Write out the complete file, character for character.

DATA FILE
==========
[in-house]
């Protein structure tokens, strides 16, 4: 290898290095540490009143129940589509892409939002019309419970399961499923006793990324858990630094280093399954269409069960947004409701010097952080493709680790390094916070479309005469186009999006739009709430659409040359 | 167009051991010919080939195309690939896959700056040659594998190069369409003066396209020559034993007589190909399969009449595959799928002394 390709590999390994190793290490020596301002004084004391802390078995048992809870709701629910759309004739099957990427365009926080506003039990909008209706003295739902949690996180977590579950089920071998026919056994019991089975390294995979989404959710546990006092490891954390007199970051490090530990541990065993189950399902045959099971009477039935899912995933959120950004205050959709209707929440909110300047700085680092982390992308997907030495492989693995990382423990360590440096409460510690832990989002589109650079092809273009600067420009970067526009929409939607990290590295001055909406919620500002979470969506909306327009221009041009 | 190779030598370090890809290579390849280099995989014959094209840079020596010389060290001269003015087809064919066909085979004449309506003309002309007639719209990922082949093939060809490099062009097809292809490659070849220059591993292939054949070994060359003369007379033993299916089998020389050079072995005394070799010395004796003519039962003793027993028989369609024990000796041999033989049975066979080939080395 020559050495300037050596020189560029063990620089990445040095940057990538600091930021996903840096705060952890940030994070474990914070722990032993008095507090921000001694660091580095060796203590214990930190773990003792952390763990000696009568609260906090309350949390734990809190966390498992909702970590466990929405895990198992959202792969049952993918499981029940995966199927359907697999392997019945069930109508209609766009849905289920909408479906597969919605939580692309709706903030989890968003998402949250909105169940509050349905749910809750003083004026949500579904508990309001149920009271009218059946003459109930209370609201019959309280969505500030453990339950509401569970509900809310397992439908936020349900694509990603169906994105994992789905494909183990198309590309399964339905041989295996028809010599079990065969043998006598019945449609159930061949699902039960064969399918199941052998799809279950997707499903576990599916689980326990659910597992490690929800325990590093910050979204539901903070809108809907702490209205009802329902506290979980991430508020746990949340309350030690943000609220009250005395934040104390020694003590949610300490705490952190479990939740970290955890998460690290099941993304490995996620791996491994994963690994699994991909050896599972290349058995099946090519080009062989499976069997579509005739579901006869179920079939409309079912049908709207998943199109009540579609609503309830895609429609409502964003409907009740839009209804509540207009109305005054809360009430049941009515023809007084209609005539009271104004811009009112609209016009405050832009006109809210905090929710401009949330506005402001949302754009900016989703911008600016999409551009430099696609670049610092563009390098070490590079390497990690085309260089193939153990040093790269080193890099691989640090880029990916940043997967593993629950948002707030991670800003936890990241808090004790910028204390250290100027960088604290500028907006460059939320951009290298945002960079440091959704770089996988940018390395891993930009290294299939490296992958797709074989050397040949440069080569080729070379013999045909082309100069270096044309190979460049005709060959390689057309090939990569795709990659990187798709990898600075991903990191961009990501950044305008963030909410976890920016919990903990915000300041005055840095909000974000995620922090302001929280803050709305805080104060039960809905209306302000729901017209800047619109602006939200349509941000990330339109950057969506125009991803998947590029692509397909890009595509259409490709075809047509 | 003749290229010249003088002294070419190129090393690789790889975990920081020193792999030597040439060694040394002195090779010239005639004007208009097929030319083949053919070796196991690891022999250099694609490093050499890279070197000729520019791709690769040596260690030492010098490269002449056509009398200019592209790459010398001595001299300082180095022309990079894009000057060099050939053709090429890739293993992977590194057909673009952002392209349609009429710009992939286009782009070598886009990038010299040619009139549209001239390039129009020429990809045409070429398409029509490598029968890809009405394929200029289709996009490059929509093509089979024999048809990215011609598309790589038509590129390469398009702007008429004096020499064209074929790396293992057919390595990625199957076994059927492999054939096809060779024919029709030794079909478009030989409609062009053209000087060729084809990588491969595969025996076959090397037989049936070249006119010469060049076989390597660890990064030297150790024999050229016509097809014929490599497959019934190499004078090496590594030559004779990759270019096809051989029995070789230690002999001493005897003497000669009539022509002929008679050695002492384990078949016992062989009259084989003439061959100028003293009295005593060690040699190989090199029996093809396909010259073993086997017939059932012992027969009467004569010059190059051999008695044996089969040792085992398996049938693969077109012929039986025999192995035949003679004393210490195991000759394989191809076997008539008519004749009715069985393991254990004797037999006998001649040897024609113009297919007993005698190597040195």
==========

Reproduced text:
[in-house]
């Protein structure tokens, strides 16, 4: 290898290095540490009143129940589509892409939002019309419970399961499923006793990324858990630094280093399954269409069960947004409701010097952080493709680790390094916070479309005469186009999006739009709430659409040359 | 167009051991010919080939195309690939896959700056040659594998190069369409003066396209020559034993007589190909399969009449595959799928002394 390709590999390994190793290490020596301002004084004391802390078995048992809870709701629910759309004739099957990427365009926080506003039990909008209706003295739902949690996180977590579950089920071998026919056994019991089975390294995979989404959710546990006092490891954390007199970051490090530990541990065993189950399902045959099971009477039935899912995933959120950004205050959709209707929440909110300047700085680092982390992308997907030495492989693995990382423990360590440096409460510690832990989002589109650079092809273009600067420009970067526009929409939607990290590295001055909406919620500002979470969506909306327009221009041009 | 190779030598370090890809290579390849280099995989014959094209840079020596010389060290001269003015087809064919066909085979004449309506003309002309007639719209990922082949093939060809490099062009097809292809490659070849220059591993292939054949070994060359003369007379033993299916089998020389050079072995005394070799010395004796003519039962003793027993028989369609024990000796041999033989049975066979080939080395 020559050495300037050596020189560029063990620089990445040095940057990538600091930021996903840096705060952890940030994070474990914070722990032993008095507090921000001694660091580095060796203590214990930190773990003792952390763990000696009568609260906090309350949390734990809190966390498992909702970590466990929405895990198992959202792969049952993918499981029940995966199927359907697999392997019945069930109508209609766009849905289920909408479906597969919605939580692309709706903030989890968003998402949250909105169940509050349905749910809750003083004026949500579904508990309001149920009271009218059946003459109930209370609201019959309280969505500030453990339950509401569970509900809310397992439908936020349900694509990603169906994105994992789905494909183990198309590309399964339905041989295996028809010599079990065969043998006598019945449609159930061949699902039960064969399918199941052998799809279950997707499903576990599916689980326990659910597992490690929800325990590093910050979204539901903070809108809907702490209205009802329902506290979980991430508020746990949340309350030690943000609220009250005395934040104390020694003590949610300490705490952190479990939740970290955890998460690290099941993304490995996620791996491994994963690994699994991909050896599972290349058995099946090519080009062989499976069997579509005739579901006869179920079939409309079912049908709207998943199109009540579609609503309830895609429609409502964003409907009740839009209804509540207009109305005054809360009430049941009515023809007084209609005539009271104004811009009112609209016009405050832009006109809210905090929710401009949330506005402001949302754009900016989703911008600016999409551009430099696609670049610092563009390098070490590079390497990690085309260089193939153990040093790269080193890099691989640090880029990916940043997967593993629950948002707030991670800003936890990241808090004790910028204390250290100027960088604290500028907006460059939320951009290298945002960079440091959704770089996988940018390395891993930009290294299939490296992958797709074989050397040949440069080569080729070379013999045909082309100069270096044309190979460049005709060959390689057309090939990569795709990659990187798709990898600075991903990191961009990501950044305008963030909410976890920016919990903990915000300041005055840095909000974000995620922090302001929280803050709305805080104060039960809905209306302000729901017209800047619109602006939200349509941000990330339109950057969506125009991803998947590029692509397909890009595509259409490709075809047509 | 003749290229010249003088002294070419190129090393690789790889975990920081020193792999030597040439060694040394002195090779010239005639004007208009097929030319083949053919070796196991690891022999250099694609490093050499890279070197000729520019791709690769040596260690030492010098490269002449056509009398200019592209790459010398001595001299300082180095022309990079894009000057060099050939053709090429890739293993992977590194057909673009952002392209349609009429710009992939286009782009070598886009990038010299040619009139549209001239390039129009020429990809045409070429398409029509490598029968890809009405394929200029289709996009490059929509093509089979024999048809990215011609598309790589038509590129390469398009702007008429004096020499064209074929790396293992057919390595990625199957076994059927492999054939096809060779024919029709030794079909478009030989409609062009053209000087060729084809990588491969595969025996076959090397037989049936070249006119010469060049076989390597660890990064030297150790024999050229016509097809014929490599497959019934190499004078090496590594030559004779990759270019096809051989029995070789230690002999001493005897003497000669009539022509002929008679050695002492384990078949016992062989009259084989003439061959100028003293009295005593060690040699190989090199029996093809396909010259073993086997017939059932012992027969009467004569010059190059051999008695044996089969040792085992398996049938693969077109012929039986025999192995035949003679004393210490195991000759394989191809076997008539008519004749009715069985393991254990004797037999006998001649040897024609113009297919007993005698190597040195």